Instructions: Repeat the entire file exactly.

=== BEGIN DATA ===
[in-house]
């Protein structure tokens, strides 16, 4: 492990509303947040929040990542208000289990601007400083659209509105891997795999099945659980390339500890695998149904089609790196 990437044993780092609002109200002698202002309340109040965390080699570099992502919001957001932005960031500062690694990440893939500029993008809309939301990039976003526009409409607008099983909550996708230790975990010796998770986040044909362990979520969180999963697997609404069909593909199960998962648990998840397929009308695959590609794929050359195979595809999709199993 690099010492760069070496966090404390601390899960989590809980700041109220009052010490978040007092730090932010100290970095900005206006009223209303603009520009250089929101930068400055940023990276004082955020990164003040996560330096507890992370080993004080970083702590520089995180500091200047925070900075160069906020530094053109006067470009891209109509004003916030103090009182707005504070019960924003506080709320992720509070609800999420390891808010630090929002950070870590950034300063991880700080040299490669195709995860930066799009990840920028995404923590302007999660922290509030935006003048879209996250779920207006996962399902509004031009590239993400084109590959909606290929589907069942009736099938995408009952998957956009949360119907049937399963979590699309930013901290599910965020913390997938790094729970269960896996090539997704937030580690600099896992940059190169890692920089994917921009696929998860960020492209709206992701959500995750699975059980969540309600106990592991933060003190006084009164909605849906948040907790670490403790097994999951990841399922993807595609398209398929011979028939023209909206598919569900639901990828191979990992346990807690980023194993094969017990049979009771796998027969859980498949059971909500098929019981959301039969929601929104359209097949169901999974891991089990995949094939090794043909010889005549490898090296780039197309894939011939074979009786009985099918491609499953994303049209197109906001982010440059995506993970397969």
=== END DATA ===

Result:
[in-house]
């Protein structure tokens, strides 16, 4: 492990509303947040929040990542208000289990601007400083659209509105891997795999099945659980390339500890695998149904089609790196 990437044993780092609002109200002698202002309340109040965390080699570099992502919001957001932005960031500062690694990440893939500029993008809309939301990039976003526009409409607008099983909550996708230790975990010796998770986040044909362990979520969180999963697997609404069909593909199960998962648990998840397929009308695959590609794929050359195979595809999709199993 690099010492760069070496966090404390601390899960989590809980700041109220009052010490978040007092730090932010100290970095900005206006009223209303603009520009250089929101930068400055940023990276004082955020990164003040996560330096507890992370080993004080970083702590520089995180500091200047925070900075160069906020530094053109006067470009891209109509004003916030103090009182707005504070019960924003506080709320992720509070609800999420390891808010630090929002950070870590950034300063991880700080040299490669195709995860930066799009990840920028995404923590302007999660922290509030935006003048879209996250779920207006996962399902509004031009590239993400084109590959909606290929589907069942009736099938995408009952998957956009949360119907049937399963979590699309930013901290599910965020913390997938790094729970269960896996090539997704937030580690600099896992940059190169890692920089994917921009696929998860960020492209709206992701959500995750699975059980969540309600106990592991933060003190006084009164909605849906948040907790670490403790097994999951990841399922993807595609398209398929011979028939023209909206598919569900639901990828191979990992346990807690980023194993094969017990049979009771796998027969859980498949059971909500098929019981959301039969929601929104359209097949169901999974891991089990995949094939090794043909010889005549490898090296780039197309894939011939074979009786009985099918491609499953994303049209197109906001982010440059995506993970397969």